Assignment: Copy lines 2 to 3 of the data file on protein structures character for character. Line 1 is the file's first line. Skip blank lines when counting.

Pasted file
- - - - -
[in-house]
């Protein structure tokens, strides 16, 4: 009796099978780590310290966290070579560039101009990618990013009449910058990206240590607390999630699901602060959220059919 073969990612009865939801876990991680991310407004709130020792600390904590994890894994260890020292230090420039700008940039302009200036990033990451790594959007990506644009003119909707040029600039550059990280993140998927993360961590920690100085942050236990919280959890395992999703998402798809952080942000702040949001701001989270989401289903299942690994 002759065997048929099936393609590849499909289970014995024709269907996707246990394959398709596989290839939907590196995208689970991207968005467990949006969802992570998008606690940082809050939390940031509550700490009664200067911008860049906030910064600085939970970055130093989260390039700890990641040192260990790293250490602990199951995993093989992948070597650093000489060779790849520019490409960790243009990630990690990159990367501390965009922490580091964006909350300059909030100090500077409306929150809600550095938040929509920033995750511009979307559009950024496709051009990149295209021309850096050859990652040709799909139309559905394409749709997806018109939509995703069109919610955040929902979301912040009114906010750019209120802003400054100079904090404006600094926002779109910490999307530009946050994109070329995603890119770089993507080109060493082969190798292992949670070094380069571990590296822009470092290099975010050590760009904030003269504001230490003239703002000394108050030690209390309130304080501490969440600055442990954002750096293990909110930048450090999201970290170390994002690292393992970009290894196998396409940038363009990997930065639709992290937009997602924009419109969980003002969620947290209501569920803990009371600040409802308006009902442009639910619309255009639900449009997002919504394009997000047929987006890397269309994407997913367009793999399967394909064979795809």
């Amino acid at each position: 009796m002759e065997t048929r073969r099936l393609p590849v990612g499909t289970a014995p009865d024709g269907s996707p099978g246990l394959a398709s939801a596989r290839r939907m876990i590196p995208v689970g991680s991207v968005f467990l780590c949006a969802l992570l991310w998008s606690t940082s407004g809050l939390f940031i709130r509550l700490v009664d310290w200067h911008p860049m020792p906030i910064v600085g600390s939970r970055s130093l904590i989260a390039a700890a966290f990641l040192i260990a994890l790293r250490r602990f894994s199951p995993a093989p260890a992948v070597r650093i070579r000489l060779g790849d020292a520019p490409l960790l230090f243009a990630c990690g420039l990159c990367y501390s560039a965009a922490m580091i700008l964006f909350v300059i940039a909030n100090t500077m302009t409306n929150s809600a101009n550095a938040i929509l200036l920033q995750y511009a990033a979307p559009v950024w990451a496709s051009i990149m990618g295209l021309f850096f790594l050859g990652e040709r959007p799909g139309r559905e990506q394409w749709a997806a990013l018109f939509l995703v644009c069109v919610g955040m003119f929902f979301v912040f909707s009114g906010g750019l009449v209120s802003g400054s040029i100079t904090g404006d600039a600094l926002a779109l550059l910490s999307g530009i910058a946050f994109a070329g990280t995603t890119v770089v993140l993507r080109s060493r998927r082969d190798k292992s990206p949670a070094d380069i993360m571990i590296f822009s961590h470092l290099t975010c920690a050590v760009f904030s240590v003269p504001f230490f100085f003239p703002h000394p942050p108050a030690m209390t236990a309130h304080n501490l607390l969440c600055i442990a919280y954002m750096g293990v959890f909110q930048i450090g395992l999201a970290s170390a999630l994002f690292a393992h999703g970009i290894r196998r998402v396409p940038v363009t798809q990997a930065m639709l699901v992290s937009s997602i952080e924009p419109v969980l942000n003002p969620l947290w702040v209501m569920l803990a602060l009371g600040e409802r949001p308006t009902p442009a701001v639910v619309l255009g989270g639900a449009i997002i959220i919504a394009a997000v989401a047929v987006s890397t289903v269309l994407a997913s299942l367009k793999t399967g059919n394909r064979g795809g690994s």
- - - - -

């Protein structure tokens, strides 16, 4: 009796099978780590310290966290070579560039101009990618990013009449910058990206240590607390999630699901602060959220059919 073969990612009865939801876990991680991310407004709130020792600390904590994890894994260890020292230090420039700008940039302009200036990033990451790594959007990506644009003119909707040029600039550059990280993140998927993360961590920690100085942050236990919280959890395992999703998402798809952080942000702040949001701001989270989401289903299942690994 002759065997048929099936393609590849499909289970014995024709269907996707246990394959398709596989290839939907590196995208689970991207968005467990949006969802992570998008606690940082809050939390940031509550700490009664200067911008860049906030910064600085939970970055130093989260390039700890990641040192260990790293250490602990199951995993093989992948070597650093000489060779790849520019490409960790243009990630990690990159990367501390965009922490580091964006909350300059909030100090500077409306929150809600550095938040929509920033995750511009979307559009950024496709051009990149295209021309850096050859990652040709799909139309559905394409749709997806018109939509995703069109919610955040929902979301912040009114906010750019209120802003400054100079904090404006600094926002779109910490999307530009946050994109070329995603890119770089993507080109060493082969190798292992949670070094380069571990590296822009470092290099975010050590760009904030003269504001230490003239703002000394108050030690209390309130304080501490969440600055442990954002750096293990909110930048450090999201970290170390994002690292393992970009290894196998396409940038363009990997930065639709992290937009997602924009419109969980003002969620947290209501569920803990009371600040409802308006009902442009639910619309255009639900449009997002919504394009997000047929987006890397269309994407997913367009793999399967394909064979795809």
């Amino acid at each position: 009796m002759e065997t048929r073969r099936l393609p590849v990612g499909t289970a014995p009865d024709g269907s996707p099978g246990l394959a398709s939801a596989r290839r939907m876990i590196p995208v689970g991680s991207v968005f467990l780590c949006a969802l992570l991310w998008s606690t940082s407004g809050l939390f940031i709130r509550l700490v009664d310290w200067h911008p860049m020792p906030i910064v600085g600390s939970r970055s130093l904590i989260a390039a700890a966290f990641l040192i260990a994890l790293r250490r602990f894994s199951p995993a093989p260890a992948v070597r650093i070579r000489l060779g790849d020292a520019p490409l960790l230090f243009a990630c990690g420039l990159c990367y501390s560039a965009a922490m580091i700008l964006f909350v300059i940039a909030n100090t500077m302009t409306n929150s809600a101009n550095a938040i929509l200036l920033q995750y511009a990033a979307p559009v950024w990451a496709s051009i990149m990618g295209l021309f850096f790594l050859g990652e040709r959007p799909g139309r559905e990506q394409w749709a997806a990013l018109f939509l995703v644009c069109v919610g955040m003119f929902f979301v912040f909707s009114g906010g750019l009449v209120s802003g400054s040029i100079t904090g404006d600039a600094l926002a779109l550059l910490s999307g530009i910058a946050f994109a070329g990280t995603t890119v770089v993140l993507r080109s060493r998927r082969d190798k292992s990206p949670a070094d380069i993360m571990i590296f822009s961590h470092l290099t975010c920690a050590v760009f904030s240590v003269p504001f230490f100085f003239p703002h000394p942050p108050a030690m209390t236990a309130h304080n501490l607390l969440c600055i442990a919280y954002m750096g293990v959890f909110q930048i450090g395992l999201a970290s170390a999630l994002f690292a393992h999703g970009i290894r196998r998402v396409p940038v363009t798809q990997a930065m639709l699901v992290s937009s997602i952080e924009p419109v969980l942000n003002p969620l947290w702040v209501m569920l803990a602060l009371g600040e409802r949001p308006t009902p442009a701001v639910v619309l255009g989270g639900a449009i997002i959220i919504a394009a997000v989401a047929v987006s890397t289903v269309l994407a997913s299942l367009k793999t399967g059919n394909r064979g795809g690994s």